Reasons Why Your Resume Wound Up In the Trash

Reasons Why Your Resume Wound Up In the Trash

You can't get a job offer if no one ever sees your resume. And, unfortunately, your resume may constantly end up in the trash folder. If you want eyes on your resume and hope to receive a phone call, you need to understand what motivates hiring managers to pass over resumes. All

of the following reasons could be why your resume isn't getting you any phone calls.

You Lack Customization

If you have a resume that's not customized for a position, you won't get any callbacks. An employer wants to know that you care enough to read the job listing and customize your resume for a position.

A generic resume also fails to highlight why an employer should hire you. By making a few small edits to your skills and achievements, you can showcase why you're the best applicant for the job.

You Made Errors

Everyone makes mistakes, but you don't need to show a hiring manager that you're prone to making mistakes. If you can't take the time to check over the spelling or grammar in your resume, can you be trusted to deal with professional interactions?

Before you submit your resume, check it over carefully. Run it through your favorite grammar and spell check program, and then take the time to read it with your own eyes.

You Don't List Transferable Skills

If you don't include any transferable skills on your resume, an employer might be quick to delete your resume. Be sure to include at least a few transferable skills from previous employers.

When you include your skills, don't just say what you did. Use specific numbers when possible because concrete examples of your skills make all the difference.

You Left Out Extra-Curriculars

While writing a resume, you might have a hard time deciding what to include. In an effort to edit down your document, you probably leave out a few extra-curricular activities. However, these activities could be valuable.

You want your resume to be relevant to the position, but that sometimes means thinking outside of the box. For example, you may have volunteered with a youth shelter. In addition to showing your dedication to the community, your volunteering also helped you develop leadership and communication skills. If you don't include the experience on your resume, the hiring manager will never know about it. In fact, your lack of extracurriculars could make you seem like a poor candidate for the job.

You Have Poor Formatting

If you don't have appealing formatting on your resume, a hiring manager might not give it a second glance. They have hundreds or even thousands of resumes to go through. When a resume isn't easy to read or attractive to the eye, the hiring manager is likely to push it to the bottom of the pile.

For the best results, use a clean format. Pick a font that's easy to read and professional. Use headings when they're appropriate, and keep the background plain.

You Exaggerate

Hiring managers know when they're being lied to. If you exaggerate your accomplishments, you risk being discovered. The hiring manager won't believe anything in your resume and could throw it away.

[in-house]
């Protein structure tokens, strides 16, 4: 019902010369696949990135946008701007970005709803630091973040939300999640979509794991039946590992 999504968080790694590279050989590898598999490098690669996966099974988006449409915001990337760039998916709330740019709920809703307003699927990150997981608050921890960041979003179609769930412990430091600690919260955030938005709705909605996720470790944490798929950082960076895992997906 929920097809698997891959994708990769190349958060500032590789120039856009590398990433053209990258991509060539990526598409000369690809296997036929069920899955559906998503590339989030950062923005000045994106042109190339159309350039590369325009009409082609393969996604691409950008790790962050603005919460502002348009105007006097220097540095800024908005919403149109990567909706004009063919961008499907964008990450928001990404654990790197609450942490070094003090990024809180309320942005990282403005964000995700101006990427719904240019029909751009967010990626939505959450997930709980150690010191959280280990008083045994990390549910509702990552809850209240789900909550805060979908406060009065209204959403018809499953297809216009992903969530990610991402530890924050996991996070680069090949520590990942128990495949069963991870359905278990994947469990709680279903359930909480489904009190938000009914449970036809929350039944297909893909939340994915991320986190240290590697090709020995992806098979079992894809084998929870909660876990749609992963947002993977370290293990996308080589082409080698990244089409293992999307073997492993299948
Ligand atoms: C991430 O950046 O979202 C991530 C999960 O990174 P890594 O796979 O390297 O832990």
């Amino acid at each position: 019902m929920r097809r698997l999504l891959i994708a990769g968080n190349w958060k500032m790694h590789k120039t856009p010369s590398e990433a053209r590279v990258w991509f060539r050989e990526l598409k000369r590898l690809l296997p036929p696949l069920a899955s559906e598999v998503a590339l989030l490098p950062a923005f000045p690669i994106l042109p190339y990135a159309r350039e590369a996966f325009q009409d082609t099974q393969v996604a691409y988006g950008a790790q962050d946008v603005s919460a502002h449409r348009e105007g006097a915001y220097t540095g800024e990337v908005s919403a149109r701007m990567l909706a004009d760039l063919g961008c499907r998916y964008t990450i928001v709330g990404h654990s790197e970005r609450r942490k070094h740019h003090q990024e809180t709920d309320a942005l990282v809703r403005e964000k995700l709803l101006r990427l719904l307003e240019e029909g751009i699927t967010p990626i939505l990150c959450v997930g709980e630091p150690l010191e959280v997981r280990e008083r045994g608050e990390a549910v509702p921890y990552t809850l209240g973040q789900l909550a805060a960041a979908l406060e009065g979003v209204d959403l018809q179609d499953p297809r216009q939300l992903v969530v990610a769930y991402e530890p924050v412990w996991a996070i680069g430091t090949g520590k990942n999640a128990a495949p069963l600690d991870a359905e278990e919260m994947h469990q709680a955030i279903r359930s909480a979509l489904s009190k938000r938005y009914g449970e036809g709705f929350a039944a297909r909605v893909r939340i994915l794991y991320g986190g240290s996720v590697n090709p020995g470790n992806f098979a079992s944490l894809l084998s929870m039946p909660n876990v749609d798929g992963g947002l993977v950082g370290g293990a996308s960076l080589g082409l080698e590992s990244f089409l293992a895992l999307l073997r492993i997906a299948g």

When crafting your resume, give credit where credit is due. If you accomplished a major achievement with the help of a coworker, mention it in the resume.

You List an Objective

One way to make a bad impression on a hiring manager is to list an objective. As managers read through resumes, they're looking to see how an applicant could be valuable to them. The objective section doesn't say anything about how you could be an asset to them. Instead, it shows what you want.

Furthermore, an objective section shows your age. With ageism being a common occurrence, this is something you should avoid. You can include a list of your achievements in place of the objective.

You Use Personal Pronouns

Using "I" or "my" in your resume is unnecessary and a waste of space. After all, your resume is supposed to be about you. There's no need to use personal pronouns.

This alone might not be enough to make a hiring manager throw out your resume. But if you combine this with a few other mistakes, you risk not ever getting a job offer.

You Have an Unprofessional Email Address

As a hiring manager looks over your resume, they can't help but notice your email address. If it's unprofessional, they may immediately dismiss your resume.

Before you start the job hunt, set up a new email address. Use an email that includes your name and possibly your profession. If you include personal or silly words in your email, you won't make a good first impression.

You Include Your High School Education

A somewhat minor mistake, including your high school education on your resume could still hurt your chances of receiving an interview. Unless you have no college education, an employer knows you completed high school. Including your high school on your resume takes away from everything else you accomplished.

There is one exception to this rule. If you had an incredible achievement in high school, you should include it. You might want to highlight the fact that you were valedictorian or won an award.

You Were too Informal

The language you use in your resume matters. Because hiring managers want professional applicants, they scrutinize your language. If you use contractions or casual phrases, you make the wrong impression.

Another way to appear informal is to link to a non-professional website or social media account. Rather than link to your blog or Twitter account, provide a link to your LinkedIn or another professional platform.  

You Didn't Stand Out

When you don't make your resume unique, you miss out on opportunities. It's important to find ways to make your resume rise above the rest. This could be through your achievements, skills, or customization.

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